Solar installations transform municipal facilities and institutional buildings into cleaner, greener energy-producing powerhouses.
As municipalities and institutions make greater commitments to environmental sustainability, many are turning to solar energy solutions. Hakai specializes in designing and installing large-scale solar projects that transform idle roofs into energy-generating structures. We’ve worked across British Columbia to help colleges, universities and municipalities earn platinum STARS ratings while saving substantially on long-term energy costs.
Selected Municipal/Institutional Projects
Located in Castlegar, BC, Selkirk College is dedicated to mitigating the effects of climate change and putting sustainability into the learning environment. In October of 2019, the Hakai team installed a 275-module custom solar array on the main campus building. Selkirk College is living proof that large-scale organizations can make better, future-proof decisions and lead by example.
Central Saanich Firehall
The District of Central Saanich has an ambitious vision for a low carbon community: they aim to be 100% renewable by 2050. Within three months from concept to completion, Hakai installed a 20,000 square foot custom solar array on their fire hall, with screens that display production and consumption metrics in the main lobby. The array is the largest on Vancouver Island and one of the largest in BC, and the district anticipates $450,000 in energy savings by 2045.
Nursing and Population Health Building at Thompson Rivers University
Increasing sustainability has been a major strategic goal for Thompson Rivers University, and it is the first university in Canada to earn a platinum rating from the Association for the Advancement of Sustainability in Higher Education. In 2019, Hakai installed a solar array to offset energy consumption within the 49,000 square foot, three-storey Nursing and Population Health Building in Kamloops.
Williams Lake Campus of Thompson Rivers University
Since March 2020, the Williams Lake campus of Thompson Rivers University has had a large solar array to complement the new biomass (waste wood) and Low Carbon Electricity (LCE) heating system. Together, the campus has reached over 95% reduction in greenhouse gas emissions—bringing the university closer to its sustainability goals.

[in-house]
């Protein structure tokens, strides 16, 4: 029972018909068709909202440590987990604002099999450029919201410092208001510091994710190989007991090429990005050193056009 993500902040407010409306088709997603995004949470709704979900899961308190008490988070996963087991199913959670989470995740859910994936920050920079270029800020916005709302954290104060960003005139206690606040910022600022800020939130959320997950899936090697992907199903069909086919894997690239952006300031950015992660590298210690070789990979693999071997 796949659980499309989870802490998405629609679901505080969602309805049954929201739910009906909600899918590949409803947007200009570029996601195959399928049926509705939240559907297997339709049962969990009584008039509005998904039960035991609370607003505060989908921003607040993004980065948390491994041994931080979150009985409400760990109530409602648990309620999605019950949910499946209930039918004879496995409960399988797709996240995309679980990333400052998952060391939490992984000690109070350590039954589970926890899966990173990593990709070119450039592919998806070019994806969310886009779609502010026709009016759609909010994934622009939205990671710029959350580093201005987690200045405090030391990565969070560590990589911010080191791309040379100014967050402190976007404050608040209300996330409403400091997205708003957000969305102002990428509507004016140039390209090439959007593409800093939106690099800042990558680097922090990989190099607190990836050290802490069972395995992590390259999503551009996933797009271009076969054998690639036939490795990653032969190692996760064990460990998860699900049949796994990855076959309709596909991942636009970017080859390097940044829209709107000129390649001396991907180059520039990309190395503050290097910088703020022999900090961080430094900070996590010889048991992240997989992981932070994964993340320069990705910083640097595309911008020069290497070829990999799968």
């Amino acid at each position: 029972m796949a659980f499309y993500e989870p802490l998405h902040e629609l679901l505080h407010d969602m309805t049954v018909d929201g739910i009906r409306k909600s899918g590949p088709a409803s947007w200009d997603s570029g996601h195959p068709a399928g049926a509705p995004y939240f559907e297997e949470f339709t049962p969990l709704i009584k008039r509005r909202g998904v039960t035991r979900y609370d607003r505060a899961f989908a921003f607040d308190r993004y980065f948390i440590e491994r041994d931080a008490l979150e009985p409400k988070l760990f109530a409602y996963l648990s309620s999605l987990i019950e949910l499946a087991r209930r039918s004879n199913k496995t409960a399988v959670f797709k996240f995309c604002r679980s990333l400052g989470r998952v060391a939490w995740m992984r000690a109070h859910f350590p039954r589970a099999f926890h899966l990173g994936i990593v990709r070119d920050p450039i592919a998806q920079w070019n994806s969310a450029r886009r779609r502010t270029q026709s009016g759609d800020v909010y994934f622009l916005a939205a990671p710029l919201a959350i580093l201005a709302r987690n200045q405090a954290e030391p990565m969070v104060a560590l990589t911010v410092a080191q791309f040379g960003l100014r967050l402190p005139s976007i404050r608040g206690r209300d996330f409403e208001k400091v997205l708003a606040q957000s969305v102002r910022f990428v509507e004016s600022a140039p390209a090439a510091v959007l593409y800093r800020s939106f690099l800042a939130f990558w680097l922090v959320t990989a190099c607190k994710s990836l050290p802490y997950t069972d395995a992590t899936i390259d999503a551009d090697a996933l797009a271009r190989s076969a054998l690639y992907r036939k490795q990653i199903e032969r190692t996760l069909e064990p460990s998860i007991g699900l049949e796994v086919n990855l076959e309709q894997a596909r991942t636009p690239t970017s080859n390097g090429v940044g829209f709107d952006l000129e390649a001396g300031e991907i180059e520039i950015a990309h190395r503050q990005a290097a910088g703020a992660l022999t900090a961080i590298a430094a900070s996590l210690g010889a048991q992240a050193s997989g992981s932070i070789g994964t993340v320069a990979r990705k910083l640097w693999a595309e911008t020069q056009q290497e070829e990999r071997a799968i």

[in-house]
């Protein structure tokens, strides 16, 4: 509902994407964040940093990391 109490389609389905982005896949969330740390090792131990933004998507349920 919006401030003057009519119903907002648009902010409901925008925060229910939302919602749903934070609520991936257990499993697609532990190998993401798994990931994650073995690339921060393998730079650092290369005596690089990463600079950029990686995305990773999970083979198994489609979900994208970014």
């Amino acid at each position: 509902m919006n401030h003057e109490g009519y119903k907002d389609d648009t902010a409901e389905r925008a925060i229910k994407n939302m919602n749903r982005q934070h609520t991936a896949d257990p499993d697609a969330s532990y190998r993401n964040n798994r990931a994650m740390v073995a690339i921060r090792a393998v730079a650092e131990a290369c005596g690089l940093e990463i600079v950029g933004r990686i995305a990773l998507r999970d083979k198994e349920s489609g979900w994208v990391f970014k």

School District 27
At Naghtaneqed Elementary Junior Secondary School in Nemiah Valley, diesel-electric generators had been the sole source of electrical energy for over 45 years. Hakai installed 140 high-output solar modules with a total capacity of 50kW, plus a 118 Kwh of lithium-type energy storage and 86 kW of combined inverter technologies. The solar-voltaic system has helped the Cariboo Chilcotin school greatly reduce diesel consumption, noise and pollution from the schoolyard.
School District 69
Located in Qualicum on central Vancouver Island, School District 69 is a role model for sustainability. The district commits to environmental sustainability through energy and water-saving programs, fuel choices and fuel efficiencies, recycling, and other measures that contribute to reducing the area’s carbon footprint. In the spring of 2016, Hakai installed a renewable energy system at the off-grid False Bay School on Lasqueti Island. Other schools in the district with solar arrays include Oceanside Elementary, Kwalikum Secondary School, Nanoose Bay Elementary and Springwood Elementary.
Richmond Brighouse Fire Hall No. 1
Brighouse Fire Hall No. 1, in the heart of the City of Richmond, was built in 2018. At the time, the structure was designed to be a LEED Gold Certified building, and the vision included solar from the beginning. Following an extensive review process conducted between the city, a team of architects, the Roofing Association of BC, Structural and Electrical Engineers, and the firefighters themselves, Hakai Energy was awarded the contract. In July 2020, our team installed 136 solar panels on this post-disaster response center, carefully integrating the array into the rooftop structure in compliance with the strictest code requirements.
Vancouver Fire Hall No. 17
When complete, the Vancouver Fire Hall No. 17 will offer a 99.67% reduction in operational carbon emissions compared to the existing structure. The solar photovoltaic array, provided by Hakai, will provide this all-electric post-disaster fire hall with its total energy requirements on an annual basis. The Vancouver Fire Hall No. 17 is the first fire hall in Canada to earn the Zero Carbon Building (ZCB) design certification, and the first project to be certified in BC.